Indiana police may soon have more specific requirements for abiding by the Fourth Amendment definition of “seizure” of a crime suspect. The U.S. Supreme Court recently heard arguments regarding exactly when a person’s status changes from free to “seized” by police. The Fourth Amendment case stems from a New Mexico incident in which a woman drove away from police who had entered a residential apartment community.
Woman feared for her safety
While police can detain someone and arrest them if necessary, the point at which someone is “seized” is highly questionable. The New Mexico case being decided by the Supreme Court involves a woman who was inside her idling car when the local police arrived for an apparently unrelated matter. Some officers noticed the woman sitting in an idling vehicle and approached it with the intent of questioning her, but she drove off.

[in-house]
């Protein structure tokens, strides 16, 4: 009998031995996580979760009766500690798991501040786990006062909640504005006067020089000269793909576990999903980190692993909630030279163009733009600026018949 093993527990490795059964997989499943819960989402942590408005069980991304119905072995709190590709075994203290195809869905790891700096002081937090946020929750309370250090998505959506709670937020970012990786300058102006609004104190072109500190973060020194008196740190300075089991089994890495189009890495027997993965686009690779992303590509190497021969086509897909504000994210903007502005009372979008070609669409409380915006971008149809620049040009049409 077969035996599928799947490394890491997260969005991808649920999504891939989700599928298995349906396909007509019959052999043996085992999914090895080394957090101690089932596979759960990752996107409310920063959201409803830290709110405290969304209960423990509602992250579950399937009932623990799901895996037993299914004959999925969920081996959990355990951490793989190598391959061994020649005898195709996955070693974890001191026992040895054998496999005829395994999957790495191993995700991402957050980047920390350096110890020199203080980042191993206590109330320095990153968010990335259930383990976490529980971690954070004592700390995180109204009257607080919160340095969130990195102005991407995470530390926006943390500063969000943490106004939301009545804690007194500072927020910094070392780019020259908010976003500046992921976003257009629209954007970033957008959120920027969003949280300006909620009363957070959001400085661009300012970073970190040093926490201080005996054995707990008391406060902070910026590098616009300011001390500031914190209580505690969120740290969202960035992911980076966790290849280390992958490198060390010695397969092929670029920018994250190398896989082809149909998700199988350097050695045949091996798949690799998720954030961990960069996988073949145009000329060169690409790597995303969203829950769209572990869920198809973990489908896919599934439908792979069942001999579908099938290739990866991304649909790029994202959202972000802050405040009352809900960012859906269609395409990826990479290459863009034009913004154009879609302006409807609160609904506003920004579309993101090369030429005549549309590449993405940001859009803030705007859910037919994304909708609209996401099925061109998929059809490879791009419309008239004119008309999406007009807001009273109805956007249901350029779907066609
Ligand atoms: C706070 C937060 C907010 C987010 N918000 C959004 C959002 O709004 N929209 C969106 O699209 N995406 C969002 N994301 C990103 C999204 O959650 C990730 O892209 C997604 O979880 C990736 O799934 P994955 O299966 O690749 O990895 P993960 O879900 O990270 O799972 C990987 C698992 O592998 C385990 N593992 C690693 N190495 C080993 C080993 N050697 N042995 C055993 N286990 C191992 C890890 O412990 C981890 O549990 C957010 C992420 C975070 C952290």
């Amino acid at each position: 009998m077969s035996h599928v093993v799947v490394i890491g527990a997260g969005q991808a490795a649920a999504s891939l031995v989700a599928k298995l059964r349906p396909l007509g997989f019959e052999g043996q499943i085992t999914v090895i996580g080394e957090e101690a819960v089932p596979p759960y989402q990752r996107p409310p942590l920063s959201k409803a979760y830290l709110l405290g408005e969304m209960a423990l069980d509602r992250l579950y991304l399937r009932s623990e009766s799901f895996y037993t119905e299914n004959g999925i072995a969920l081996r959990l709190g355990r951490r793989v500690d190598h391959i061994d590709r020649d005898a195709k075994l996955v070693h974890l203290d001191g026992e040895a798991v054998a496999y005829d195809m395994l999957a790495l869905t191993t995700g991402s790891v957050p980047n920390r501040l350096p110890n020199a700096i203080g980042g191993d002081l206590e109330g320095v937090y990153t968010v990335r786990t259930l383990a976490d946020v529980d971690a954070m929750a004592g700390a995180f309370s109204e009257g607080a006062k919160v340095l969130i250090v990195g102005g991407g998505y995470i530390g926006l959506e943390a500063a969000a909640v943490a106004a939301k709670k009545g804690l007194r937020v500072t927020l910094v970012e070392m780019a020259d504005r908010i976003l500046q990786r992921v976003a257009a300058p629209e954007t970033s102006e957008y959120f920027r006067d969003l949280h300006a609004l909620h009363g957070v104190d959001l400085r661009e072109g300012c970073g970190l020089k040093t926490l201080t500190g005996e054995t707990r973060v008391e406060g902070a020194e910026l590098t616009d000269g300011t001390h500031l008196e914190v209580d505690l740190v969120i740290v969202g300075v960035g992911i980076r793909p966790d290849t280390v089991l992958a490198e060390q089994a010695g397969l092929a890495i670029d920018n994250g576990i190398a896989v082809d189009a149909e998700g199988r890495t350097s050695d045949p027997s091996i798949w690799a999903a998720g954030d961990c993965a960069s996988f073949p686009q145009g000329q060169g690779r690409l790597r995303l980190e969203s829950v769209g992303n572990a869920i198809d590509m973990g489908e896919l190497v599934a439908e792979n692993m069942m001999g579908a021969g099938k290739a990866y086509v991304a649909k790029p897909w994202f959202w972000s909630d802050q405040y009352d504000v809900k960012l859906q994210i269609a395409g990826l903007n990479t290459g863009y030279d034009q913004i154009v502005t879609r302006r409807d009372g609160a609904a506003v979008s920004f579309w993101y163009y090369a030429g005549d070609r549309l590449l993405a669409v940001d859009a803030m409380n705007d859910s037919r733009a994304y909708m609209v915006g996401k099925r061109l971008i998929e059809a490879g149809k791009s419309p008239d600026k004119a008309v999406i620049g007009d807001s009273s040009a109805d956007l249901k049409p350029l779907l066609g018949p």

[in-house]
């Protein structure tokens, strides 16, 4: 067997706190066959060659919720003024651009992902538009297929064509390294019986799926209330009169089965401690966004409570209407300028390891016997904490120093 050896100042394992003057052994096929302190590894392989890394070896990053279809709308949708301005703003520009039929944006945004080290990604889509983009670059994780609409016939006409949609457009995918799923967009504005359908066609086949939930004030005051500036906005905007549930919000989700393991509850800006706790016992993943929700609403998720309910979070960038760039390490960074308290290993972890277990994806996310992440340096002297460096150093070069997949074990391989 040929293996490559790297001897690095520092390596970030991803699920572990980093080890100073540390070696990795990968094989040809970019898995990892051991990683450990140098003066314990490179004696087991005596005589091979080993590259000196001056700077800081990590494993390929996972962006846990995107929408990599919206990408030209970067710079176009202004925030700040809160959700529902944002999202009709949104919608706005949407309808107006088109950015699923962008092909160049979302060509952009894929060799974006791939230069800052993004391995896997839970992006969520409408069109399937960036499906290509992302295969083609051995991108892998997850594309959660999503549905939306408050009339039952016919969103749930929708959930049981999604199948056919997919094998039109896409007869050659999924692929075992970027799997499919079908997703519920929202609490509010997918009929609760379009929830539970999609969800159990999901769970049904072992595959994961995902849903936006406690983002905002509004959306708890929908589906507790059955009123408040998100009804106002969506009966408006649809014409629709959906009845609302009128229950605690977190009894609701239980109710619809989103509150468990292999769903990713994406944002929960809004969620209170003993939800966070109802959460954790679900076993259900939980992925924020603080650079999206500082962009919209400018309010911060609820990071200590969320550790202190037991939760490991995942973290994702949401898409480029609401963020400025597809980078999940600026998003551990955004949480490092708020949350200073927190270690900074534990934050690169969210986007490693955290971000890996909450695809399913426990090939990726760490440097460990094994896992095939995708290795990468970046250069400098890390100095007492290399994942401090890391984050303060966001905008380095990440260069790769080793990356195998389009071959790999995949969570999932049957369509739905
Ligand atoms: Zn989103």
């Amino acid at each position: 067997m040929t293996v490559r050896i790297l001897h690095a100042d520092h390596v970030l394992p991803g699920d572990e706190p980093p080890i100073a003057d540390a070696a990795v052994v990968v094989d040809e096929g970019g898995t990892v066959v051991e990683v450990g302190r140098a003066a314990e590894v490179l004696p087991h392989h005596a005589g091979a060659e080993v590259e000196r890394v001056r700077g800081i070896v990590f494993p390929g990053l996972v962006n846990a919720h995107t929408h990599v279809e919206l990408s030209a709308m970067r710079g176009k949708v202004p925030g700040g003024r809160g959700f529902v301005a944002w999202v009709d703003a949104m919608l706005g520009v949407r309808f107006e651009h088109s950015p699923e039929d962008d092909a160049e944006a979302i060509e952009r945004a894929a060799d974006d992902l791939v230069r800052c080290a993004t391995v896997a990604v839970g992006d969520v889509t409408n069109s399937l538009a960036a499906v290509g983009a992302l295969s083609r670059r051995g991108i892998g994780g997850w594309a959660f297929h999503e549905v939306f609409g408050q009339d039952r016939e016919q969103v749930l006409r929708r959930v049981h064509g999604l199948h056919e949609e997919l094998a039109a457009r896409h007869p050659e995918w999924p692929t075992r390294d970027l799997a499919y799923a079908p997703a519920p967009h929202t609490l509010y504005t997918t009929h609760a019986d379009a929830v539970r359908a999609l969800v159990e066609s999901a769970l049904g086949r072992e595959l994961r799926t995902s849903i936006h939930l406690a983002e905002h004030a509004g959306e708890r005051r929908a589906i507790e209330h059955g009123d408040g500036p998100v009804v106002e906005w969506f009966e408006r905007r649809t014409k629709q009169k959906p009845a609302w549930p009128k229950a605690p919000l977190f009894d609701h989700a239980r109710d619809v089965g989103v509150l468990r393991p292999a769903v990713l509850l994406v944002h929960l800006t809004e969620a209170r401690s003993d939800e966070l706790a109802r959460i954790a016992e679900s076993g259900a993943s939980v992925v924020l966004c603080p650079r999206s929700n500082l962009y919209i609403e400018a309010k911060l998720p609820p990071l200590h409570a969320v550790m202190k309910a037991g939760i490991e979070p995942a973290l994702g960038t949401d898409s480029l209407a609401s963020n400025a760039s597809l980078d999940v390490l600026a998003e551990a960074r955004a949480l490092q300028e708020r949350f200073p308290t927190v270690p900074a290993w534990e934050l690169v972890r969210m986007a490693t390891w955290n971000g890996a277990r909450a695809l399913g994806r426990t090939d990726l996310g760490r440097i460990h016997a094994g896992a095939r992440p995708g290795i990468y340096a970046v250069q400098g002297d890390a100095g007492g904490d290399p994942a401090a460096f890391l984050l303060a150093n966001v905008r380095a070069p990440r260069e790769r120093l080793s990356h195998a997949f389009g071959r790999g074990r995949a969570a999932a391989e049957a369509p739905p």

Two officers fired their sidearms at her vehicle and struck her twice. The woman later said she thought she was about to become the victim of a carjacking, feared for her life and drove off. She sought emergency medical treatment some 75 miles away. Two years afterward, she filed the civil suit now before the Supreme Court. She accuses the police of unreasonable seizure in violation of her Fourth Amendment right against such an offense.
‘Reasonable’ standard likely will decide the matter
A federal district court and the 10th Circuit Court of Appeals both ruled the police did not violate the Fourth Amendment by unreasonably seizing the plaintiff. On its surface, the case comes down to when a “reasonable person would have believed that he was not free to leave.” However, previous cases have established that a suspect is not seized until actually caught. The defendant police officers say the woman was not truly seized as she was ultimately able to leave.
The civil law case before the Supreme Court has criminal law implications. An experienced attorney in Bloomington can help explain the ramifications to clients who have found themselves in similar situations or other questionable encounters with local, state or federal law enforcement.